Computer cleanup 

To achieve a feeling of accomplishment in the early stages of this project, you might consider starting with the desktop folders and files. Do you remember when you downloaded that beautiful scene or family picture for your screensaver? Can you still see it through the mass of icons on your desktop? Mine had 106 icons before beginning the 5S process. Follow me through my desktop organization project and see how easy and fulfilling getting rid of the clutter can be.

Sorting was done in two stages.  The first stage separated system folders from personal folders/files so I wouldn’t delete the wrong folder by mistake. I put system folders on the left of the screen and left a caution gap between them and my personal folders. Then I looked at all of the file icons to see if they were still current. If they weren’t I deleted them, and if I felt they were still necessary, but not current, I moved them to My Documents to be reviewed again when I clean up that part of the system. I came across a few files that I wasn’t comfortable deleting yet, so I moved them to My Documents as well. Moving them gives me more time to ponder the relevance of the file. It’s embarrassing to admit, but as I sorted through the files I found several that were duplicated. I have no idea why I felt it was necessary to have two of the same files on my desktop.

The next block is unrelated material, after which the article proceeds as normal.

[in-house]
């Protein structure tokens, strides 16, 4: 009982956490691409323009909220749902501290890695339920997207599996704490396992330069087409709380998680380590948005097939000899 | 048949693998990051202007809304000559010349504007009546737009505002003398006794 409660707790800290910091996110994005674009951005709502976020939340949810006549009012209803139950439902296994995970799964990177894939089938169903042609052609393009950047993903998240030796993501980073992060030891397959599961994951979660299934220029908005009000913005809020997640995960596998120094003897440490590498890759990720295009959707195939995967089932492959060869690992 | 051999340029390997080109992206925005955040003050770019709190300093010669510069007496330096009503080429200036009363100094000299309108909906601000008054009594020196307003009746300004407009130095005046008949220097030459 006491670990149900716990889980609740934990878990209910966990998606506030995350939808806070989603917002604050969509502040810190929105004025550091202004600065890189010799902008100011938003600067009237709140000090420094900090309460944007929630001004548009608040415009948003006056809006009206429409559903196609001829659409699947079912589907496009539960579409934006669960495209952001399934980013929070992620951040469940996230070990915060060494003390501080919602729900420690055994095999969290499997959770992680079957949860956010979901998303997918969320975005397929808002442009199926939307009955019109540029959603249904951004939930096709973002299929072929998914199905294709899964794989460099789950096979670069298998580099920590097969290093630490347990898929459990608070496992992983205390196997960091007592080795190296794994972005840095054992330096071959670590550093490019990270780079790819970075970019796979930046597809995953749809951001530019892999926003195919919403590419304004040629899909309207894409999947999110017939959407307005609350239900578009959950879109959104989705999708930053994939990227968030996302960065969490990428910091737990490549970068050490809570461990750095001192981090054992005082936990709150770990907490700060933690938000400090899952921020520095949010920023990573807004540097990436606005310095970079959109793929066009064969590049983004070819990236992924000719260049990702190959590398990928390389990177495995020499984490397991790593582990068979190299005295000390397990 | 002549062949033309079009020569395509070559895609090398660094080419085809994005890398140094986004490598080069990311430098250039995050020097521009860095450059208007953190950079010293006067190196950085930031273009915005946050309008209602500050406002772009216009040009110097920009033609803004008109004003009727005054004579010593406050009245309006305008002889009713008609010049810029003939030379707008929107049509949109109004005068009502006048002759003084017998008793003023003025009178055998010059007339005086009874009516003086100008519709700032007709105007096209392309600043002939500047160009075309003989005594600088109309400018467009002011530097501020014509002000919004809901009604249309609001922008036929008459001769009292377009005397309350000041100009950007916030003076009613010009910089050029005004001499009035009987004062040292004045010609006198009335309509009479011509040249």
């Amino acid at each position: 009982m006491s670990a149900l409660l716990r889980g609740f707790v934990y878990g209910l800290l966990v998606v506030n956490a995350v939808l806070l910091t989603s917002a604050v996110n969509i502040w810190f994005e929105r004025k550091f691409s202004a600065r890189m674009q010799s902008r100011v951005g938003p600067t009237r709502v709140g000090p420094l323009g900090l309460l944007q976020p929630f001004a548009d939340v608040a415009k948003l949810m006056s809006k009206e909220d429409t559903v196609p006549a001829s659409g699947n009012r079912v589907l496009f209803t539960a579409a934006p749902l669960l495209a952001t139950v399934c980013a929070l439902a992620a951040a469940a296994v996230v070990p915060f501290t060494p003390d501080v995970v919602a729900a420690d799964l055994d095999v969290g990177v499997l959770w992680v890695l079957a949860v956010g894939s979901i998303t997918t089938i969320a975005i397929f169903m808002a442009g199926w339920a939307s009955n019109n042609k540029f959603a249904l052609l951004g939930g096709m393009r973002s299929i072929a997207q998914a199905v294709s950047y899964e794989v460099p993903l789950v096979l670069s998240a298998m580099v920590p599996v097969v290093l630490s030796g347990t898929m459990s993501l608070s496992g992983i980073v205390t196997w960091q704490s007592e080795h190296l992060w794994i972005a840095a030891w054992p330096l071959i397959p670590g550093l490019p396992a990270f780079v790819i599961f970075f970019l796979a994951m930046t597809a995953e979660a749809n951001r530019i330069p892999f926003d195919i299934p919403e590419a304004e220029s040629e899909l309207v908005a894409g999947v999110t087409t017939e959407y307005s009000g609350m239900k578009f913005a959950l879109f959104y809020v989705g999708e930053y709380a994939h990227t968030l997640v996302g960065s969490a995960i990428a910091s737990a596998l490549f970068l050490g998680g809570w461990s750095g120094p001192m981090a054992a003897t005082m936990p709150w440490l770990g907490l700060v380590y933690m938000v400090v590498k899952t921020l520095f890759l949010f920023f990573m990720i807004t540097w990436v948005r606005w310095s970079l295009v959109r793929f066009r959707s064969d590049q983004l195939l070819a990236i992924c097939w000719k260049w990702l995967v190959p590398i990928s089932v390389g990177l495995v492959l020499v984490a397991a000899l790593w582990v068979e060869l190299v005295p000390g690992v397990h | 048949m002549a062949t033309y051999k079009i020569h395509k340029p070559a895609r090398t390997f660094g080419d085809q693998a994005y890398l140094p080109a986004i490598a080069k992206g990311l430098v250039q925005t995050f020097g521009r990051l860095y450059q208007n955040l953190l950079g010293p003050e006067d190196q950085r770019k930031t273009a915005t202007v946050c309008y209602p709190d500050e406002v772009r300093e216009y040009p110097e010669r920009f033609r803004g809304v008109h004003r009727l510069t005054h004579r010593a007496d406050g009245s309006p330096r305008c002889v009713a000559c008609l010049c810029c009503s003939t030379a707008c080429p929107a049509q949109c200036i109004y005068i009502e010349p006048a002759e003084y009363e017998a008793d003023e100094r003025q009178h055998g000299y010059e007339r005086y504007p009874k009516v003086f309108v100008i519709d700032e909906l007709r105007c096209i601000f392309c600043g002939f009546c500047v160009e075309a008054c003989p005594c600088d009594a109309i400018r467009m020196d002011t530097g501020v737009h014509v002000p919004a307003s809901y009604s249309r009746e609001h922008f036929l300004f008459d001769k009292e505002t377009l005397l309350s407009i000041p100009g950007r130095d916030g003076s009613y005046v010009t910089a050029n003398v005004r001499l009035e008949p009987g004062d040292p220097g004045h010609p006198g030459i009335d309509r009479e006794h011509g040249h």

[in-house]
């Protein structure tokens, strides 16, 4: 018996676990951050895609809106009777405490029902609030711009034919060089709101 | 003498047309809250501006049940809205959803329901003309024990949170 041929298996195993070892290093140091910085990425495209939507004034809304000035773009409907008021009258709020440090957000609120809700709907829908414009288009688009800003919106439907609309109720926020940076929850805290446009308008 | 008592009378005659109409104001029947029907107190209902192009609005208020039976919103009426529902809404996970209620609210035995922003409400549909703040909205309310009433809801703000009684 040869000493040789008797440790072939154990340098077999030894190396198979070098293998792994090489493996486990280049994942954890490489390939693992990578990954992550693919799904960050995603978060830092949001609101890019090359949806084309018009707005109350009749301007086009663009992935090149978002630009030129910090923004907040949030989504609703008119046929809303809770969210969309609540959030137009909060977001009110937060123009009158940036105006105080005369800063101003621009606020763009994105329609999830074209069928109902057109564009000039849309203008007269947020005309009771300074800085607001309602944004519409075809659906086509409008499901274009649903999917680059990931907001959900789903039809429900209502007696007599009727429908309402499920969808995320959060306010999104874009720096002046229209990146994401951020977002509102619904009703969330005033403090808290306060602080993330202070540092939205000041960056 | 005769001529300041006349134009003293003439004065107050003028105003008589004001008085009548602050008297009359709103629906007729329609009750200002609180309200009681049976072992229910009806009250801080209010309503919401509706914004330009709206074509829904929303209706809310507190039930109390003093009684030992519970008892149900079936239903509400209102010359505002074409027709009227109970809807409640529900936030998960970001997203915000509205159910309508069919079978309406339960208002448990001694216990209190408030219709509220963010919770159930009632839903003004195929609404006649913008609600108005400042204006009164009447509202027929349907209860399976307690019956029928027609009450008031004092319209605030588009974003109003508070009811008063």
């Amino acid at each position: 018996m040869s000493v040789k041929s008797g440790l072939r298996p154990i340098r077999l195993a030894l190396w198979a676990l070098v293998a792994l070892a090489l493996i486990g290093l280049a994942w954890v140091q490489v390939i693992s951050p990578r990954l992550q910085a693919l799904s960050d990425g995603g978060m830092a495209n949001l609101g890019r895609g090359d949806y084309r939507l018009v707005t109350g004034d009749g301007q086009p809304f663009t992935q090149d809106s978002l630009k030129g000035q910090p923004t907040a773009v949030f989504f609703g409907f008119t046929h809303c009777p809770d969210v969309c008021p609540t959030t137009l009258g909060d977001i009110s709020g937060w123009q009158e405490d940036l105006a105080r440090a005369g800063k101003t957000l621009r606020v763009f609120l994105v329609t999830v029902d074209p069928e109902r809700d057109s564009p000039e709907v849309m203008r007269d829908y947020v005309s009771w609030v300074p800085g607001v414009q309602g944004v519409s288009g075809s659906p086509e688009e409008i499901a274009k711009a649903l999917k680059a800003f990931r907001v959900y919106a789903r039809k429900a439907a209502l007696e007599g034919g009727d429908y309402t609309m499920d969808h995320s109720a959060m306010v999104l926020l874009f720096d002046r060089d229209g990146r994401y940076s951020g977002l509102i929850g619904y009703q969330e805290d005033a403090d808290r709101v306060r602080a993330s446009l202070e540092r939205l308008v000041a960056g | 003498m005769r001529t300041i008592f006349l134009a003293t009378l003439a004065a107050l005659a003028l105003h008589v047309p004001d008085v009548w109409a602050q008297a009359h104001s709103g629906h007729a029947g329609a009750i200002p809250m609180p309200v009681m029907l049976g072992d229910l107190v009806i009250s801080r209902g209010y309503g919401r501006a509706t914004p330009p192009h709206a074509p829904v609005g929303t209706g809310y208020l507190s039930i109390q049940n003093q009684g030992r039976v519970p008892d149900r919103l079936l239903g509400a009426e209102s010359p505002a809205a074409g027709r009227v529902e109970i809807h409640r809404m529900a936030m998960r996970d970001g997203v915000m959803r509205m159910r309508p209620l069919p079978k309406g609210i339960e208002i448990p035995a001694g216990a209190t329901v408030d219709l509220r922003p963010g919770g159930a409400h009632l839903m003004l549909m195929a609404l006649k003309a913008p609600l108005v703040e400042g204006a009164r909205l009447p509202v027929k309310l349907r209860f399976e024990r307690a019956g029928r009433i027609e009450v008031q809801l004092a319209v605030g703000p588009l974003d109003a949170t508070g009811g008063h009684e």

Reviewing personal folders 

The next stage of Sorting included a review of all of the personal folders that I had placed on my desktop. Some had been placed there for quick access during training sessions and then not removed when the training was complete. There were some folders that contained files that were no longer required, so I deleted all of the unnecessary files before moving the folders to a permanent location.

During the sorting process I removed 73 folders or files from my desktop and can now view my screen saver again. More importantly, it is easier to find the things I need. There may be more folders that can be removed, but I will need to consult a systems expert before making those decisions. That can be part of the enhancement during my next Sort process.